• Do you need to hire an Owner's Representative?

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    Some businesses operate with a lean staff and know they will hire an Owner’s Project Manager (OPM) for their construction projects. Others have an entire department to manage construction work. However, lots of you fall in between. So, are you better off hiring an outside representative to manage your construction project?
    First ask yourself these two questions:
    1. Does our internal team have the time, experience and knowledge to run the project successfully without sacrificing other job responsibilities?
    2. Do we produce building projects on a regular basis?
    If you answered “no” to either of these questions, hiring an OPM may be the right decision for you.
     
    What services will you receive from an OPM?
    The OPM uses his or her experience to act on your behalf without tying up valuable time and resources within your organization. Some of the OPM’s responsibilities may include:
    • Providing the roadmap for your project (municipal approvals, etc.)
    • Managing procurement of other project team members and their contracts
    • Coordinating roles and responsibilities between the architect and contractor
    • Informing you when decisions need to be made
    • Telling you about potential risks and how they can be mitigated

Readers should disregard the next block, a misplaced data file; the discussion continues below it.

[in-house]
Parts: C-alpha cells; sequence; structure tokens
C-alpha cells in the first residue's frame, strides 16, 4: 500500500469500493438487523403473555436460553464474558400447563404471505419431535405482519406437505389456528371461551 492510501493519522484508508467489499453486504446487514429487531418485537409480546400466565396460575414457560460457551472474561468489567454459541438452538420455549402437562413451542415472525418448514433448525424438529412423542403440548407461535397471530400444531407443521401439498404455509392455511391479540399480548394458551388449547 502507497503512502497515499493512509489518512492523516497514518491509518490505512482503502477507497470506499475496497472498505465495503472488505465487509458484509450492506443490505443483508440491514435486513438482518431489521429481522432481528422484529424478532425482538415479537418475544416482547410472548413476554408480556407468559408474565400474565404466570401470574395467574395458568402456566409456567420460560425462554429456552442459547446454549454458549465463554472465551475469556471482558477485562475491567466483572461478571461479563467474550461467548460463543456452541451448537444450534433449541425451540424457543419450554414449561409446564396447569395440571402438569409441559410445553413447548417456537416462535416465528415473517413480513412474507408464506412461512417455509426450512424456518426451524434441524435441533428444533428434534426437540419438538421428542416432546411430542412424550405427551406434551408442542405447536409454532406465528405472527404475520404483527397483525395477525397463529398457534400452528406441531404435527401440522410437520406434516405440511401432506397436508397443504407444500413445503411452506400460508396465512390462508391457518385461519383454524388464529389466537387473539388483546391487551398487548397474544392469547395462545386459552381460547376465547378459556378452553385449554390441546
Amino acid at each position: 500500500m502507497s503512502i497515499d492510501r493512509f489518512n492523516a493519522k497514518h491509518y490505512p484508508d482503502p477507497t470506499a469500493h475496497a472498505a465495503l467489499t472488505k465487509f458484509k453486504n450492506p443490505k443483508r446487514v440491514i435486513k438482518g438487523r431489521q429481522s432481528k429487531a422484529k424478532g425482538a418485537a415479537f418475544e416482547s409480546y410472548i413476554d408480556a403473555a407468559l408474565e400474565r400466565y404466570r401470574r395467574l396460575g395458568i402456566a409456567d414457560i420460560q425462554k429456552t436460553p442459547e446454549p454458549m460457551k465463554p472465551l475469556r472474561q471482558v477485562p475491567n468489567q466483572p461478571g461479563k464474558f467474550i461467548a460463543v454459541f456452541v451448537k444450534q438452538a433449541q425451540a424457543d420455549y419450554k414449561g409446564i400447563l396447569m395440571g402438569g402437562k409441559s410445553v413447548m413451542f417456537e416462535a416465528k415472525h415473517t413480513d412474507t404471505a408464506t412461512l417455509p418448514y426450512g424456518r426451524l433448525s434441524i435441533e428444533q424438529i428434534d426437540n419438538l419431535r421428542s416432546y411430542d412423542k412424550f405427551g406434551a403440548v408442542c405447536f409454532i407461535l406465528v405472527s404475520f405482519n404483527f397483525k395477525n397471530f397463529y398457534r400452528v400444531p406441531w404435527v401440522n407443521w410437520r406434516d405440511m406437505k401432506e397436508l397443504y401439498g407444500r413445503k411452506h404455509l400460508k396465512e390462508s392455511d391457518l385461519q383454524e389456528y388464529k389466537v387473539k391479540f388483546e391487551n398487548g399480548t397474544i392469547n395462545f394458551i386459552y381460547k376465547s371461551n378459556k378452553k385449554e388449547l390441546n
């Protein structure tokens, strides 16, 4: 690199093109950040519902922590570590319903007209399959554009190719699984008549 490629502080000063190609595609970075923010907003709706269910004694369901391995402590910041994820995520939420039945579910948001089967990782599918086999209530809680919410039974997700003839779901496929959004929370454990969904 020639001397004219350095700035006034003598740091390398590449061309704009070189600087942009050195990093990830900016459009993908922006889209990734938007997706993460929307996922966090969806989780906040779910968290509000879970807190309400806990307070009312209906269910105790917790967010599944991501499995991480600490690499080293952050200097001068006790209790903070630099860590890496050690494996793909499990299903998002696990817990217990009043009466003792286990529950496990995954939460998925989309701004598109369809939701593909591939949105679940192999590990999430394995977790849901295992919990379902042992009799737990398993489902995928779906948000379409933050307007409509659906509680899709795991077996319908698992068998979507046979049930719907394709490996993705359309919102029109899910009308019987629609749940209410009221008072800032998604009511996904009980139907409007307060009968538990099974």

• Reviewing the scope of your proposed program to be sure it meets your goals and objectives
    • Monitoring budget, providing cost control and projections
    • Providing you with one point of contact for the project
    • Managing your consultants and vendors (commissioning, furniture, etc.)
     
    When should you bring an OPM on board?
    The earlier in the process you can hire an OPM, the better. Ideally the OPM would be hired during the planning phase to be able to contribute the most to you and your organization. You should clearly communicate to the OPM your goals for the project, any concerns you may have, the challenges you anticipate and which one of you will be responsible for holding the other project team members accountable.
     
    What are the keys to a successful partnership?
    The number one key to a successful partnership with an OPM is clearly defining the OPM’s role and responsibilities. The OPM can be involved in a purely advisory role, as a fully entrenched member of the team or anywhere in between. Defining these expectations from the outset makes it clear to the OPM what you are expecting from him or her, so there is no misunderstanding about the OPM’s level of involvement.
     
    Contact us to learn more about how C.E. Floyd can help you with your next construction project.
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